June 2022

Young Volunteers

Proving That Anyone Can Make a Difference

How a Group of Third Graders is Taking Small Steps to Change the World

By Kim Hickok

It’s amazing how all the kids have come together to be a part of Be the Change, and they’re very proud of it.

For the most part, Aarav Patel is a typical third grader. He’s a little shy, enjoys playing video games, swimming, and playing tennis. But what makes this 8-year-old stand out from his peers is his unresounding desire to make the world a better place. “I was, and still am, inspired by Gandhi and his passion for wanting to change the world,” Patel said.

So when Patel noticed bullying and unkindness happening at his school, he wanted to do something about it. Instead of being mean, he thought, what if everyone gave compliments to one another?
He brought this idea to his classmates and set up a sheet for them to sign each time they gave a compliment to someone. Patel’s passion for kindness was contagious, and as more and more kids made an effort to give each other compliments, he said, “all the arguments, all the rude comments, all the bullying automatically stopped.”

The movement garnered the interest of all of his classmates, including his close friend Ethan Fritz, 9, who said it makes him feel good to know he is helping make the world a kinder place. “You can make a big difference by inspiring others,” Fritz said.

“Be the change you wish to see in the world,” a quote often attributed to Gandhi, inspired Patel and his classmates to continue what they decided to call the “Be the Change” movement. “Our motto is that if we all change ourselves, and try to be the best version of ourselves, the world would change automatically,” Patel said.
The kids aimed to spread their good will to the environment next, as they decided to pick up trash around the campus and discourage littering. By doing so, making choices that are good for the environment has become a habit for many students, Patel said, which has only further motivated these ambitious youngsters.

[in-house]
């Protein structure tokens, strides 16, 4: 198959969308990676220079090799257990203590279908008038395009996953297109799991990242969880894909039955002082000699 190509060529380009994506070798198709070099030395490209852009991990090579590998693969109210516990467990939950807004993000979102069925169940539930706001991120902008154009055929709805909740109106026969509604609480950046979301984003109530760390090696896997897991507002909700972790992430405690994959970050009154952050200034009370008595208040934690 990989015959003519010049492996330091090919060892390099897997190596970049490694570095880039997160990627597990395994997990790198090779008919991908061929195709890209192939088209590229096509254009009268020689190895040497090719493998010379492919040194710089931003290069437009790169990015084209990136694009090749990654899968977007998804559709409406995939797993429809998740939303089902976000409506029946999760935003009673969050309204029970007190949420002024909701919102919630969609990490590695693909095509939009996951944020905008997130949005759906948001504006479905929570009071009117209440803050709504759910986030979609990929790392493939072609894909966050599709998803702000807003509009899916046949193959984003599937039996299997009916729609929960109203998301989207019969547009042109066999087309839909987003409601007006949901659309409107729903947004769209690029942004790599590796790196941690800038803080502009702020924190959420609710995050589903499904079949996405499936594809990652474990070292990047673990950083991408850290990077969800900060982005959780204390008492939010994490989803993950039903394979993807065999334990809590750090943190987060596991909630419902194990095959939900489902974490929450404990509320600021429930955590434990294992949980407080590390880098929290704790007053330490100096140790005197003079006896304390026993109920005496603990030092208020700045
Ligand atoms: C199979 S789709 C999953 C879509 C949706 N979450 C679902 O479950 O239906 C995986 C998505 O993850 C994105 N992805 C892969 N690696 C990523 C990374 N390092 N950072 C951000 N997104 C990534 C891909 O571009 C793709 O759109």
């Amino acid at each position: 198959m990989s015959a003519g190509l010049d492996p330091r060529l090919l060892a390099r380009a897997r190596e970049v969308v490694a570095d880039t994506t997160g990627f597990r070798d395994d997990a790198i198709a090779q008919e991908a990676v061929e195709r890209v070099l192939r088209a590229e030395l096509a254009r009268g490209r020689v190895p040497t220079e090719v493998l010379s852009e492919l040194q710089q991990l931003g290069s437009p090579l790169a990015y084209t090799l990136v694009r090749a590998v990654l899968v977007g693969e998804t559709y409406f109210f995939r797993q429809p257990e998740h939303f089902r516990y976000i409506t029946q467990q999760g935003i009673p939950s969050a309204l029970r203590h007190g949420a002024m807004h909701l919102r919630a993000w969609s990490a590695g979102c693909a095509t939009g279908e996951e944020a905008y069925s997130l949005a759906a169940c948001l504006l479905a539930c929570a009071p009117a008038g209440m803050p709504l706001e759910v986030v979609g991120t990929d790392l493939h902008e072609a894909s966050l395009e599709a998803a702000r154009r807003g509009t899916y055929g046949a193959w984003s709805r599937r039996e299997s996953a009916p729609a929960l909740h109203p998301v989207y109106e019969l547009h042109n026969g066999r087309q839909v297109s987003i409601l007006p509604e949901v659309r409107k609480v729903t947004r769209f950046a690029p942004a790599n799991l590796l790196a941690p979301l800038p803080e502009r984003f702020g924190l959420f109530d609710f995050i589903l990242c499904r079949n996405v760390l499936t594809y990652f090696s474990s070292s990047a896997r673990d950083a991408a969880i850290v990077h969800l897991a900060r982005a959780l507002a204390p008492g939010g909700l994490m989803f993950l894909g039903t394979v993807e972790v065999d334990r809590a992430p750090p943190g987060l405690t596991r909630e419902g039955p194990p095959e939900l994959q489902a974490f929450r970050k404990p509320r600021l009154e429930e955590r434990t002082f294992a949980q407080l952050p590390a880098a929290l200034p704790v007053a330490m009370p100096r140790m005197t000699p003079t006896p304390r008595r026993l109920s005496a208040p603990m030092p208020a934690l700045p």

“If we all work together and try harder, we can make the world a better place,” Fritz said, “and everyone will be happy.”

Recently, one night as Patel was watching the news with his parents, he learned about the war in Ukraine. Like so many people, he was concerned to hear about the kids who were in danger or were evacuating, sometimes without their parents. “I felt scared and I felt sad for them,” he said. “I knew I couldn’t make that much of a difference but I at least wanted to try.”

So Patel and his fellow “Be the Change” leaders initiated a UNICEF donation drive. The students started by setting up a donation booth during drop off and pickup times, and then expanded their efforts by involving every class at the school. “All 18 of us split up and we went grade to grade talking about this and spreading awareness,” he said.

Encouraged by the warm reception they were receiving, the students cast their net into the broader community and set up a donation booth at the Farmers Market on Saturdays. So far, Gateway School’s student-run “Be the Change” movement has raised over $1,000 to aid Ukrainian children. “This was not possible without the help of my friends,” Patel said, “they have a huge passion for this.”

“It’s amazing how all the kids have come together to be a part of Be the Change, and they’re very proud of it,” said Patel’s mother, Niyati Patel.
The young group of passionate do-gooders doesn’t plan to stop their growing movement anytime soon. “We want to keep going until most of the worldwide problems have been solved.” Patel said, unfettered by such a lofty goal. “We’re very enthusiastic.”

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